Some Exmoor Facts from Highcliffe House
If you've never visited Exmoor before, then here are a few fun facts to help you get to know it.
Exmoor is named after the River Exe and is a moorland area located in West Somerset and North Devon. During the 1950s Exmoor was made a national park. More recently parts were made a special site of scientific interest, meaning protection is afforded to certain vegetation in the area. Exmoor is a geologist and geographers paradise as it houses over 30 miles of coastline with rocks as old as over 4 million years ago!
Exmoor is visited for a variety of reasons. There are many places to relax and find some quiet time, but equally the area is known for its thrill and adventure with plenty to see and do.
The above is a sweeping description of area and the main reasons why people come to visit.
In this posting, we would like to highlight some of the not-so-well-known things about Exmoor. For the quirky of you out there, or just for general information we may be about to give you further reasons to visit Exmoor!
Ask someone off the top of their head which county you would put Exmoor in most would answer with Devon. 71% of Exmoor is in Somerset and 29% in Devon.
Exmoor holds some great wildlife records..
- Exmoor has the largest amount of red deer.
- Exmoor is home to an unusual butterfly known as the Heath Fritillary
- The oldest breed of horse resides in Exmoor.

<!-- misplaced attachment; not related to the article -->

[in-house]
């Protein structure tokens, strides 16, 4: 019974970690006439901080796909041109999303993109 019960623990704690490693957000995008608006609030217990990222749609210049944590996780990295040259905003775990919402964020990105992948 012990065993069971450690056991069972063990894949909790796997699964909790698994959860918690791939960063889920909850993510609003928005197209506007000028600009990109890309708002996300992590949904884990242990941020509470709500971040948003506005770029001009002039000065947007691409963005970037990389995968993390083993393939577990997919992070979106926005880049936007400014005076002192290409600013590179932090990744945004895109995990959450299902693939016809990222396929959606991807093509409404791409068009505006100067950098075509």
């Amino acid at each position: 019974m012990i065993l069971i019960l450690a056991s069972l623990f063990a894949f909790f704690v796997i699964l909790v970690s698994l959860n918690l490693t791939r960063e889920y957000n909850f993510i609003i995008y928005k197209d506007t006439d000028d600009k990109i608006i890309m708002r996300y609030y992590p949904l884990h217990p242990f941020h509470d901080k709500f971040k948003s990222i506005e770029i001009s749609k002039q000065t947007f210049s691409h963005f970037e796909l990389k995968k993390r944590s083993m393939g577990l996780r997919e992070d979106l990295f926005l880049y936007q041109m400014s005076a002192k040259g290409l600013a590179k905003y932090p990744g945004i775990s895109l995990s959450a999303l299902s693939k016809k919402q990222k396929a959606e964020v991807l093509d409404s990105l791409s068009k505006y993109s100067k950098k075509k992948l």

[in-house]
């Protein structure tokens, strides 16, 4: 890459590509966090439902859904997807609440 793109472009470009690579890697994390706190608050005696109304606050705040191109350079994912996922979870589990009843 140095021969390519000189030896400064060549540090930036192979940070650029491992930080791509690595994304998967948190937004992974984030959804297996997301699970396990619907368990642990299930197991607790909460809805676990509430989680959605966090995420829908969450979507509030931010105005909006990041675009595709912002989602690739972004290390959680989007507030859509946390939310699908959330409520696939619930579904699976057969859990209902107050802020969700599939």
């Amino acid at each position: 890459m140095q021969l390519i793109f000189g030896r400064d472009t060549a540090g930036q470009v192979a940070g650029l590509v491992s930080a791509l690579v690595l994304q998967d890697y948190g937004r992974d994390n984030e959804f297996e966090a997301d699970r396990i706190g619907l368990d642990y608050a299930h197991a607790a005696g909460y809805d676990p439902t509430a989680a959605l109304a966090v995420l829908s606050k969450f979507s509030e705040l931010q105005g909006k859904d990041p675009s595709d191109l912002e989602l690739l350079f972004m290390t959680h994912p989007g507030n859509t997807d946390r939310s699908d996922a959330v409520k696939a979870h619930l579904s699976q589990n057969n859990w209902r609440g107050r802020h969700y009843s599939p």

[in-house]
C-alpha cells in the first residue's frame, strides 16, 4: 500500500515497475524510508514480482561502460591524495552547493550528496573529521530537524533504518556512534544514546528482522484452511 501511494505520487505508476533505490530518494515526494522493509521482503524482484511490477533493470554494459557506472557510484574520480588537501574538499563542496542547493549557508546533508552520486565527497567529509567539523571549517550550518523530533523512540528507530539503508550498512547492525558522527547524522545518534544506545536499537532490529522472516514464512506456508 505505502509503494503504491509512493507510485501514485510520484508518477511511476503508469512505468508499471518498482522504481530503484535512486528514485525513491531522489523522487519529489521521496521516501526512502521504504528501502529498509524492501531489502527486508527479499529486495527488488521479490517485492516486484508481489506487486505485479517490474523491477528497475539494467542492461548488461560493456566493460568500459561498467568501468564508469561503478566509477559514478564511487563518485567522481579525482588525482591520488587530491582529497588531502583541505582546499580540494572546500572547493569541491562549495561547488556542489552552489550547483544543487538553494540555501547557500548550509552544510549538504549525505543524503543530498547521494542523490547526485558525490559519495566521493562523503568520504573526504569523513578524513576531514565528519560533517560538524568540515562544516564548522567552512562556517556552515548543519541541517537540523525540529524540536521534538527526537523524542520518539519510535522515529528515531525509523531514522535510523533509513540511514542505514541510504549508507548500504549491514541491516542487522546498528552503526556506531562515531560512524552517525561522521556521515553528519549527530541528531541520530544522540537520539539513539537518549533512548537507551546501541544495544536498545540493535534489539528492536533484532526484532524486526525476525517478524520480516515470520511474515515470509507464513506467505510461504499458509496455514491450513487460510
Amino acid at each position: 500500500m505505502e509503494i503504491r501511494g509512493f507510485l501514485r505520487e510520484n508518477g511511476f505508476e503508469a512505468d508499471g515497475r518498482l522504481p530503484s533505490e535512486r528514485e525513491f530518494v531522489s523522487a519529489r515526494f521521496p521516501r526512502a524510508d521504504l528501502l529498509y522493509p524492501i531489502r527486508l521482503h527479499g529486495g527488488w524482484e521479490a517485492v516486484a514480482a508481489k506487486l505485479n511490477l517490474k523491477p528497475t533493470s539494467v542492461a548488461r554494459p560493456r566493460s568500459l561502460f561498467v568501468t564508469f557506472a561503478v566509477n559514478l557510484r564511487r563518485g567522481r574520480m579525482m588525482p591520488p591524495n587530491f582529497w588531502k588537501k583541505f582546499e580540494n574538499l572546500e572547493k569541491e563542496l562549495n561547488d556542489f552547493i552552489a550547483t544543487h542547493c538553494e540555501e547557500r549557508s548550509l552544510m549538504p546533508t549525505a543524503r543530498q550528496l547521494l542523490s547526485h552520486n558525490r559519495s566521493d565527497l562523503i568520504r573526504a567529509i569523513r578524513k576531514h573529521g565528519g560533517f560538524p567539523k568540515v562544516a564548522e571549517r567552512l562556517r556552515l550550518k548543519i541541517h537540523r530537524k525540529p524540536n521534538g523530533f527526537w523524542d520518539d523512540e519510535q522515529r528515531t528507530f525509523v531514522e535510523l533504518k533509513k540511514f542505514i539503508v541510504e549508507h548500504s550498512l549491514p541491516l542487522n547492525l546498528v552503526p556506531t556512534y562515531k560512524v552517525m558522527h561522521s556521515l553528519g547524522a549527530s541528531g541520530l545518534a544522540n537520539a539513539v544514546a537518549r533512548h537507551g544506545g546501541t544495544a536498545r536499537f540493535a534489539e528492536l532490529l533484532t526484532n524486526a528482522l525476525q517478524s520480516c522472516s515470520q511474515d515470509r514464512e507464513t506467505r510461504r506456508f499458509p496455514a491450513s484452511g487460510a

On the rocks ...
- Exmoor boasts some of the highest cliffs in England.
- Exmoor is home to the biggest tidal range (high to low) in Europe, and takes the silver award for this worldwide.
- Due to a process known as continental drift (geography and geology again!...) Exmoor's rocks originated in a different hemisphere to where they are today! In millions of years these rocks will slowly drift north and end up somewhere in the Artic!
Trees are as tall as three giraffes in Exmoor!
Well sort of, we haven't actually measured! Exmoor has the largest trees in the UK, some growing over 100ft and up to a massively tall 150ft.
Exmoor is the source of the South West Coast Path which stretches all the way down into the core of Cornwall. The route at over 600 miles long makes it one of the most longest walking trails in England.
You may want to visit Exmoor for a traditional reason, or perhaps you want to search for the elusive 150ft tree and possibly the red deer that reside within them. Whatever your reason for visiting something will keep you occupied and fascinated for sure!
For more information on attractions, accommodation and local events as well as booking your stay in our Exmoor Guest House, get in touch with us at Highcliffe House.
Want to explore more about Exmoor? Check out Visit Exmoor it has some excellent information.